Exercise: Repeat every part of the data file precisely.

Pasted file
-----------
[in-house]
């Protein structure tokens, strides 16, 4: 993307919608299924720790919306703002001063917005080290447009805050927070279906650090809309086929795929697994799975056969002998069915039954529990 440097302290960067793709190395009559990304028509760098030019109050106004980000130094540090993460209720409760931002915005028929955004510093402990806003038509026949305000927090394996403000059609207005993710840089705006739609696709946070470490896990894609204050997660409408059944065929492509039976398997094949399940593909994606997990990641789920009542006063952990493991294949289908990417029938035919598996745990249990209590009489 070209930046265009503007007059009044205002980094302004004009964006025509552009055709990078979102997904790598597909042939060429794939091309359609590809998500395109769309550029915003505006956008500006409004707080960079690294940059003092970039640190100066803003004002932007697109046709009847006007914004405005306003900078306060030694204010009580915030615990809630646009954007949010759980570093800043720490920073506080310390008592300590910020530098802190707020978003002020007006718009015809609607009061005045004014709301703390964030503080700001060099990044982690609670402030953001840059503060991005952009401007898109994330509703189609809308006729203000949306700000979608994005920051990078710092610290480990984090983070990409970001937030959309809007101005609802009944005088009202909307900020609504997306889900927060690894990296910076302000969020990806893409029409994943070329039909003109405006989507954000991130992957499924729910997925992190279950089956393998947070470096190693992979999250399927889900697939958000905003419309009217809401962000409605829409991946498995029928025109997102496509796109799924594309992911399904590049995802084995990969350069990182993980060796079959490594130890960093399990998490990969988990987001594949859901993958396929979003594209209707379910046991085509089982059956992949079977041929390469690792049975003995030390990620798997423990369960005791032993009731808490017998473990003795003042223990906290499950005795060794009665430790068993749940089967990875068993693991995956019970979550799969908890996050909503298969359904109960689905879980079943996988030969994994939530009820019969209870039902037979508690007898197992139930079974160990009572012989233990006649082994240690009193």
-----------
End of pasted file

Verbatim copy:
[in-house]
């Protein structure tokens, strides 16, 4: 993307919608299924720790919306703002001063917005080290447009805050927070279906650090809309086929795929697994799975056969002998069915039954529990 440097302290960067793709190395009559990304028509760098030019109050106004980000130094540090993460209720409760931002915005028929955004510093402990806003038509026949305000927090394996403000059609207005993710840089705006739609696709946070470490896990894609204050997660409408059944065929492509039976398997094949399940593909994606997990990641789920009542006063952990493991294949289908990417029938035919598996745990249990209590009489 070209930046265009503007007059009044205002980094302004004009964006025509552009055709990078979102997904790598597909042939060429794939091309359609590809998500395109769309550029915003505006956008500006409004707080960079690294940059003092970039640190100066803003004002932007697109046709009847006007914004405005306003900078306060030694204010009580915030615990809630646009954007949010759980570093800043720490920073506080310390008592300590910020530098802190707020978003002020007006718009015809609607009061005045004014709301703390964030503080700001060099990044982690609670402030953001840059503060991005952009401007898109994330509703189609809308006729203000949306700000979608994005920051990078710092610290480990984090983070990409970001937030959309809007101005609802009944005088009202909307900020609504997306889900927060690894990296910076302000969020990806893409029409994943070329039909003109405006989507954000991130992957499924729910997925992190279950089956393998947070470096190693992979999250399927889900697939958000905003419309009217809401962000409605829409991946498995029928025109997102496509796109799924594309992911399904590049995802084995990969350069990182993980060796079959490594130890960093399990998490990969988990987001594949859901993958396929979003594209209707379910046991085509089982059956992949079977041929390469690792049975003995030390990620798997423990369960005791032993009731808490017998473990003795003042223990906290499950005795060794009665430790068993749940089967990875068993693991995956019970979550799969908890996050909503298969359904109960689905879980079943996988030969994994939530009820019969209870039902037979508690007898197992139930079974160990009572012989233990006649082994240690009193």